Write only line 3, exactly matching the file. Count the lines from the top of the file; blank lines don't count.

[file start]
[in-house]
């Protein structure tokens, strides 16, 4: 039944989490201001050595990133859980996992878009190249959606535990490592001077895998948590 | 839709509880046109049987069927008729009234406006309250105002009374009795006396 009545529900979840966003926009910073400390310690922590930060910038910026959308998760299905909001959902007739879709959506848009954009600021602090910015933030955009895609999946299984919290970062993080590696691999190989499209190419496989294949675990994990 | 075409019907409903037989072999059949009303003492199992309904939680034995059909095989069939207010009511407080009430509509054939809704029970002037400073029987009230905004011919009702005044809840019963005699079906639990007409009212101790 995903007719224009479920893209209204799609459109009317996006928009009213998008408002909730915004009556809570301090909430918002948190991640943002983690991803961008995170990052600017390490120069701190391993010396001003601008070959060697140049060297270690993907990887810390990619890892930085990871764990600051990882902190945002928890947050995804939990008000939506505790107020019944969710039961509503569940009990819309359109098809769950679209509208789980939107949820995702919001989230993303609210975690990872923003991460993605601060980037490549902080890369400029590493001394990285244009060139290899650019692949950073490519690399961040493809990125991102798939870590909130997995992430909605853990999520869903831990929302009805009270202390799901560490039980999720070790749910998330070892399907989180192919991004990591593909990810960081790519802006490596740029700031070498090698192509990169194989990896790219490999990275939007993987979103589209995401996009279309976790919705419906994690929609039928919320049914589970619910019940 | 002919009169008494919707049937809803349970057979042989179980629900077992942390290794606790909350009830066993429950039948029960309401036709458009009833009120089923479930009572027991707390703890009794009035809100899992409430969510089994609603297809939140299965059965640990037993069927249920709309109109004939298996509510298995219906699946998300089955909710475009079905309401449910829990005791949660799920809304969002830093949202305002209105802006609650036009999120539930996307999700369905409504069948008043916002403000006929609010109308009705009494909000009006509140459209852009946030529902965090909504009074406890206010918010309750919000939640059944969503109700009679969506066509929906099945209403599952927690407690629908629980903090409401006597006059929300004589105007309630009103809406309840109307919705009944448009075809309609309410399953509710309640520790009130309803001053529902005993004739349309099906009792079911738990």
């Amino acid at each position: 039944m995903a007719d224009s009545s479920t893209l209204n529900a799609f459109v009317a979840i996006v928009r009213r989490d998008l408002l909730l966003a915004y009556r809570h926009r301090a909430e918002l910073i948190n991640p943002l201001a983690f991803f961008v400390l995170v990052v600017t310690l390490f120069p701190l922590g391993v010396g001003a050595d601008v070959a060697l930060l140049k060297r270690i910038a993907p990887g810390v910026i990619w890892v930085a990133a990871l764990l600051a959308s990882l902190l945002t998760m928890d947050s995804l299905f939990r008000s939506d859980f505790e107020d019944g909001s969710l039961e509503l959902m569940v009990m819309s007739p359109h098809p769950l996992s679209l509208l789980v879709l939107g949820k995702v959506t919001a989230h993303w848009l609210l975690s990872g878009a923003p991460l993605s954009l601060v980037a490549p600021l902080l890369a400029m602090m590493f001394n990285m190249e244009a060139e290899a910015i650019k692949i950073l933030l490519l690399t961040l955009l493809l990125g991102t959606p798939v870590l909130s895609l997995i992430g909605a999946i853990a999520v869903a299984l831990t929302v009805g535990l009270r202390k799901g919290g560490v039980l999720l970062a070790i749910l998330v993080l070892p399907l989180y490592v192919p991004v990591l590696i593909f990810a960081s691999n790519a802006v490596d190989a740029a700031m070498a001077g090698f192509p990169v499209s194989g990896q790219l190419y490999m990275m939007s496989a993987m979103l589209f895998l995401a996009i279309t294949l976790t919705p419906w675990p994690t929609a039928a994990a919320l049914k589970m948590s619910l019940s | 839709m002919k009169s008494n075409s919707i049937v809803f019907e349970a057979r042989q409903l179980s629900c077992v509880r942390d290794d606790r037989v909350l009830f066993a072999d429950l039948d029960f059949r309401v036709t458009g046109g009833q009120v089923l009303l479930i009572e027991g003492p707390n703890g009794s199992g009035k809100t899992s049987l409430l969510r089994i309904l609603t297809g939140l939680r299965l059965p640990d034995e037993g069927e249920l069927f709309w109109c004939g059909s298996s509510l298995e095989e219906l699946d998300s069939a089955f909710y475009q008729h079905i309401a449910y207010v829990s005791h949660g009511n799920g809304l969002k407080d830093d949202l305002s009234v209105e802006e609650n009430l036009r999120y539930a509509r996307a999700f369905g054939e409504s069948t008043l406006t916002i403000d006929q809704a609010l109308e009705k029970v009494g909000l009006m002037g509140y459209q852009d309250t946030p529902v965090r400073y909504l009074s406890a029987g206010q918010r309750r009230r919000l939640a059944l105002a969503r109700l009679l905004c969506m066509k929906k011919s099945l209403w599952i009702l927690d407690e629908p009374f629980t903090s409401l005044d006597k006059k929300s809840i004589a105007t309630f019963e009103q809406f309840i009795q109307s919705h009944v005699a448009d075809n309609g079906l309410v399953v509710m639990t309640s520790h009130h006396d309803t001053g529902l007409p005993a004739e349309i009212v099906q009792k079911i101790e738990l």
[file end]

């Amino acid at each position: 039944m995903a007719d224009s009545s479920t893209l209204n529900a799609f459109v009317a979840i996006v928009r009213r989490d998008l408002l909730l966003a915004y009556r809570h926009r301090a909430e918002l910073i948190n991640p943002l201001a983690f991803f961008v400390l995170v990052v600017t310690l390490f120069p701190l922590g391993v010396g001003a050595d601008v070959a060697l930060l140049k060297r270690i910038a993907p990887g810390v910026i990619w890892v930085a990133a990871l764990l600051a959308s990882l902190l945002t998760m928890d947050s995804l299905f939990r008000s939506d859980f505790e107020d019944g909001s969710l039961e509503l959902m569940v009990m819309s007739p359109h098809p769950l996992s679209l509208l789980v879709l939107g949820k995702v959506t919001a989230h993303w848009l609210l975690s990872g878009a923003p991460l993605s954009l601060v980037a490549p600021l902080l890369a400029m602090m590493f001394n990285m190249e244009a060139e290899a910015i650019k692949i950073l933030l490519l690399t961040l955009l493809l990125g991102t959606p798939v870590l909130s895609l997995i992430g909605a999946i853990a999520v869903a299984l831990t929302v009805g535990l009270r202390k799901g919290g560490v039980l999720l970062a070790i749910l998330v993080l070892p399907l989180y490592v192919p991004v990591l590696i593909f990810a960081s691999n790519a802006v490596d190989a740029a700031m070498a001077g090698f192509p990169v499209s194989g990896q790219l190419y490999m990275m939007s496989a993987m979103l589209f895998l995401a996009i279309t294949l976790t919705p419906w675990p994690t929609a039928a994990a919320l049914k589970m948590s619910l019940s | 839709m002919k009169s008494n075409s919707i049937v809803f019907e349970a057979r042989q409903l179980s629900c077992v509880r942390d290794d606790r037989v909350l009830f066993a072999d429950l039948d029960f059949r309401v036709t458009g046109g009833q009120v089923l009303l479930i009572e027991g003492p707390n703890g009794s199992g009035k809100t899992s049987l409430l969510r089994i309904l609603t297809g939140l939680r299965l059965p640990d034995e037993g069927e249920l069927f709309w109109c004939g059909s298996s509510l298995e095989e219906l699946d998300s069939a089955f909710y475009q008729h079905i309401a449910y207010v829990s005791h949660g009511n799920g809304l969002k407080d830093d949202l305002s009234v209105e802006e609650n009430l036009r999120y539930a509509r996307a999700f369905g054939e409504s069948t008043l406006t916002i403000d006929q809704a609010l109308e009705k029970v009494g909000l009006m002037g509140y459209q852009d309250t946030p529902v965090r400073y909504l009074s406890a029987g206010q918010r309750r009230r919000l939640a059944l105002a969503r109700l009679l905004c969506m066509k929906k011919s099945l209403w599952i009702l927690d407690e629908p009374f629980t903090s409401l005044d006597k006059k929300s809840i004589a105007t309630f019963e009103q809406f309840i009795q109307s919705h009944v005699a448009d075809n309609g079906l309410v399953v509710m639990t309640s520790h009130h006396d309803t001053g529902l007409p005993a004739e349309i009212v099906q009792k079911i101790e738990l």